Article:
College-Saving Families Flying Blind

Parents Flying Blind Saving for College

Bats are known for having notoriously bad eye-sight. But they compensate by using a built-in sonar system. According to a recent Fidelity survey, parents are pretty much acting like bats when it comes to college finances. College-saving families are flying blind when it comes to understanding the financial aid process, how much college may cost, and how much and where they should be saving for college.

College-Saving Families Flying Blind

According to the survey of nearly 1,900 families, the study notes that most underestimate the sticker price of a four-year college education by an average of $100,000.

Most families figure that their students will be assuming debt of about $45,000 or about 23% of the total cost on average. This doesn’t include whatever debt the parents may be assuming directly to pay for college. And most believe that 20% of college costs will be covered by scholarships with the balance covered by family savings, cash flow and parental loans.

529 Plans Help Fill Gap

The good news is that more and more families (76%) are familiar with 529 College Savings Plans even if they don’t fully understand the benefits. A 529 College Savings Plan allows participants to save money that can accumulate without taxes on gains or dividends and then allows parents to withdraw funds without paying taxes if used for qualified educational expenses.

While the average contribution to 529 accounts is around $300 per month, parents are falling short of what may actually be needed given the current estimated costs for a four-year public college is around $28,000 (including housing, books, fees, and travel). With the average inflation adjustment that is north of 4% per year, costs will likely double by the time a two-year old enters college.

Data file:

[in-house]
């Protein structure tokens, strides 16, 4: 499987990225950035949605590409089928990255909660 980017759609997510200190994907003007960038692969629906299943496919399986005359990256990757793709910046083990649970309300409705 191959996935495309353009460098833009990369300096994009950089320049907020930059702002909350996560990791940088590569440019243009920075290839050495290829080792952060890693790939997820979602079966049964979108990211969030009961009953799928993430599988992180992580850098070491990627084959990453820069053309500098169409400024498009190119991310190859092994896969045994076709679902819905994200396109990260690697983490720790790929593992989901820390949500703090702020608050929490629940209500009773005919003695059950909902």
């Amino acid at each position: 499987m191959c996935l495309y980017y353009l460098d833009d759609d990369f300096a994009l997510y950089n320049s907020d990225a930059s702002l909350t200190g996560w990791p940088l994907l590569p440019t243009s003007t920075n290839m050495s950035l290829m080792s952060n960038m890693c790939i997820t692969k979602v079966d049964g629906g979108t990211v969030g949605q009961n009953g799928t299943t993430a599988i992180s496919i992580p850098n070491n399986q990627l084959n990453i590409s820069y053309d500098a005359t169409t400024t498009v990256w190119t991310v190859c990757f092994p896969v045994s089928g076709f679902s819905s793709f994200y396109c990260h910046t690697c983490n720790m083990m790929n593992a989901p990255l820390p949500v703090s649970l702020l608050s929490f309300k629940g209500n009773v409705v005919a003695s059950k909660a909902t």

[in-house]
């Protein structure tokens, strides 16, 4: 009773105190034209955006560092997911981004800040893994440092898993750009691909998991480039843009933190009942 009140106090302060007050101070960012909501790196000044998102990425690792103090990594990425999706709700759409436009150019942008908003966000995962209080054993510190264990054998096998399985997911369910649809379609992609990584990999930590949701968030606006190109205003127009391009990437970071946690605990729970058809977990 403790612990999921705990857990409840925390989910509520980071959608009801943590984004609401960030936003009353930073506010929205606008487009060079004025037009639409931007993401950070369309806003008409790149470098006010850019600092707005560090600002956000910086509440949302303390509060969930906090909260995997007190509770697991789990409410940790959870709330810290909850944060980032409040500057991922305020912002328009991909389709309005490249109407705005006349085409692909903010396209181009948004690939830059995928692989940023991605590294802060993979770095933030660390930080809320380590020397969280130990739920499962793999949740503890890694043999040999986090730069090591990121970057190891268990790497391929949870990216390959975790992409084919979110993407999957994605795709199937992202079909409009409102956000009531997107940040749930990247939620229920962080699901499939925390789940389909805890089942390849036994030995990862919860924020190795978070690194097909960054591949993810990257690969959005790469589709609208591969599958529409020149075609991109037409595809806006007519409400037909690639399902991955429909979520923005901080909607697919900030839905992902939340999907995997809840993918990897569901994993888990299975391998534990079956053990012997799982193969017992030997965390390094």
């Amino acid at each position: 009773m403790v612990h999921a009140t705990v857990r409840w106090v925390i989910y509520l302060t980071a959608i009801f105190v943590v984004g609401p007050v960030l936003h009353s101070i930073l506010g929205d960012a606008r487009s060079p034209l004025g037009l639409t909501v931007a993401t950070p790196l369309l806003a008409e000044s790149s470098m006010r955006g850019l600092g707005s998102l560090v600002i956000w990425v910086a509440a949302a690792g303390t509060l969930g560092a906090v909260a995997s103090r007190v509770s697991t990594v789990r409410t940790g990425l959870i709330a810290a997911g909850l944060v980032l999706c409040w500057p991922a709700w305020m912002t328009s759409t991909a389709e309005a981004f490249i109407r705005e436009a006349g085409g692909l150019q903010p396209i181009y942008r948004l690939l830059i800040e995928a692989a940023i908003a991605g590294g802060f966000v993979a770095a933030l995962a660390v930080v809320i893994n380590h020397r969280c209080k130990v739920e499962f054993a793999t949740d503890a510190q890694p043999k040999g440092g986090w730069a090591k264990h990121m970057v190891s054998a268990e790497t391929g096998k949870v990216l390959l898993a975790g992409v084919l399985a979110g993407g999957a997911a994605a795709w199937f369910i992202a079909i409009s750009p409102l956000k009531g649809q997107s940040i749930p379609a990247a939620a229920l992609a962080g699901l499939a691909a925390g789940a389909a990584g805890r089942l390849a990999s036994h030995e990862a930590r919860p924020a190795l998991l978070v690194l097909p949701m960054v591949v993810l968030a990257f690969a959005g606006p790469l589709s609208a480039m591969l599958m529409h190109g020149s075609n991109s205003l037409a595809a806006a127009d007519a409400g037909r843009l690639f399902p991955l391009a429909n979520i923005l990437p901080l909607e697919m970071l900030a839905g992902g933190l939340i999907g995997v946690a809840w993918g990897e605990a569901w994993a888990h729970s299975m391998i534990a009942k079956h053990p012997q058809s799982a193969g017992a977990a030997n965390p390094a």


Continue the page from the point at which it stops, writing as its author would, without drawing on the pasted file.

College-Saving Families Need Planning Help

This lack of knowledge exposes families to more than just the risk that they will fall short paying for college. It also is a risk that the parents may not be able to live as well as they want to in retirement. Why? Because every dollar directed toward college means less available to save for retirement. Parents will be better prepared if they sit down and prepare a holistic plan that takes into account current and projected family cash flows, proper use of grandparent gifts, taxes, and the impact of income and asset strategies to lower the Expected Family Contribution (EFC). And a good plan will also include matching a student with a school where the student is likely to garner more aid and fewer loans.

For more details on the Fidelity survey, visit this Financial Advisor magazine article.

At least bats use echo-location to be their GPS. Now, all parents need to do is get their own GPS to navigate college finances by bringing onto their team a qualified college financial planner long before their child sits for the SATs so that they, too, won’t be flying blind when it comes to college saving.

If you’d like an objective second opinion about your finances or help putting together a family funding plan for college, please reach out to Steve Stanganelli, CFP®, CRPC®, AEP® of and Clear View Wealth Advisors, LLC. Call or email